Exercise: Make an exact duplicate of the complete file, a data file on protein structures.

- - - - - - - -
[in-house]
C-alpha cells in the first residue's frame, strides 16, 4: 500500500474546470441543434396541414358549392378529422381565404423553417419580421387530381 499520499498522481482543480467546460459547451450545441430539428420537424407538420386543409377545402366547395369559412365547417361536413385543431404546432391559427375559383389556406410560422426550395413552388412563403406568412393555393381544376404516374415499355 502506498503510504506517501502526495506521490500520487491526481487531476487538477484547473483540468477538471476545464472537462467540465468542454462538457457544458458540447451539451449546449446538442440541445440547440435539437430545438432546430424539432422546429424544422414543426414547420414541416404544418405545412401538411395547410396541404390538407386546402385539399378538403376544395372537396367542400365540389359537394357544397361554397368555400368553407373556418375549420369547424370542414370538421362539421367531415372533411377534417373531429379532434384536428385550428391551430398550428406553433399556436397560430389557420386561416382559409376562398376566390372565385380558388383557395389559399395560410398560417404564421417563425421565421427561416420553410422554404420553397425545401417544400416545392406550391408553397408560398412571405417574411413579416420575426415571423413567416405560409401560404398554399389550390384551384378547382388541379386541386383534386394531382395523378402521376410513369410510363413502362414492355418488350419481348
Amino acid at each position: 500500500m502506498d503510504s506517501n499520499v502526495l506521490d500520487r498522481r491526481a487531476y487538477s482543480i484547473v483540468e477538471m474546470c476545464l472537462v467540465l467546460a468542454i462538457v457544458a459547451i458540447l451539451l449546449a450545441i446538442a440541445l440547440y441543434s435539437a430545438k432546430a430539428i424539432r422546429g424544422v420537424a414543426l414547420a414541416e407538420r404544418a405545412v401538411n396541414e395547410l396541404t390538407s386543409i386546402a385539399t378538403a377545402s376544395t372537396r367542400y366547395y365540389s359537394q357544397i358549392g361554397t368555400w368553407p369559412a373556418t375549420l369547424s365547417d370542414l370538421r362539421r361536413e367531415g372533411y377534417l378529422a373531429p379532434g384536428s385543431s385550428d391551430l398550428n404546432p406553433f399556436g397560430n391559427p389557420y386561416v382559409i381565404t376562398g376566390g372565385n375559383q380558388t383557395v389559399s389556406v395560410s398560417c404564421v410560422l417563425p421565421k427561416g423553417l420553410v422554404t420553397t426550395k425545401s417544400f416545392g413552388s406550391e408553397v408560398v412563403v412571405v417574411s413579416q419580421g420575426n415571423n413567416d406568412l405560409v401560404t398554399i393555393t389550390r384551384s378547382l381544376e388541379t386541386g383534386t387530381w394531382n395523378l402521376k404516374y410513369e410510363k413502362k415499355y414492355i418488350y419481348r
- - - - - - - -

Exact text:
[in-house]
C-alpha cells in the first residue's frame, strides 16, 4: 500500500474546470441543434396541414358549392378529422381565404423553417419580421387530381 499520499498522481482543480467546460459547451450545441430539428420537424407538420386543409377545402366547395369559412365547417361536413385543431404546432391559427375559383389556406410560422426550395413552388412563403406568412393555393381544376404516374415499355 502506498503510504506517501502526495506521490500520487491526481487531476487538477484547473483540468477538471476545464472537462467540465468542454462538457457544458458540447451539451449546449446538442440541445440547440435539437430545438432546430424539432422546429424544422414543426414547420414541416404544418405545412401538411395547410396541404390538407386546402385539399378538403376544395372537396367542400365540389359537394357544397361554397368555400368553407373556418375549420369547424370542414370538421362539421367531415372533411377534417373531429379532434384536428385550428391551430398550428406553433399556436397560430389557420386561416382559409376562398376566390372565385380558388383557395389559399395560410398560417404564421417563425421565421427561416420553410422554404420553397425545401417544400416545392406550391408553397408560398412571405417574411413579416420575426415571423413567416405560409401560404398554399389550390384551384378547382388541379386541386383534386394531382395523378402521376410513369410510363413502362414492355418488350419481348
Amino acid at each position: 500500500m502506498d503510504s506517501n499520499v502526495l506521490d500520487r498522481r491526481a487531476y487538477s482543480i484547473v483540468e477538471m474546470c476545464l472537462v467540465l467546460a468542454i462538457v457544458a459547451i458540447l451539451l449546449a450545441i446538442a440541445l440547440y441543434s435539437a430545438k432546430a430539428i424539432r422546429g424544422v420537424a414543426l414547420a414541416e407538420r404544418a405545412v401538411n396541414e395547410l396541404t390538407s386543409i386546402a385539399t378538403a377545402s376544395t372537396r367542400y366547395y365540389s359537394q357544397i358549392g361554397t368555400w368553407p369559412a373556418t375549420l369547424s365547417d370542414l370538421r362539421r361536413e367531415g372533411y377534417l378529422a373531429p379532434g384536428s385543431s385550428d391551430l398550428n404546432p406553433f399556436g397560430n391559427p389557420y386561416v382559409i381565404t376562398g376566390g372565385n375559383q380558388t383557395v389559399s389556406v395560410s398560417c404564421v410560422l417563425p421565421k427561416g423553417l420553410v422554404t420553397t426550395k425545401s417544400f416545392g413552388s406550391e408553397v408560398v412563403v412571405v417574411s413579416q419580421g420575426n415571423n413567416d406568412l405560409v401560404t398554399i393555393t389550390r384551384s378547382l381544376e388541379t386541386g383534386t387530381w394531382n395523378l402521376k404516374y410513369e410510363k413502362k415499355y414492355i418488350y419481348r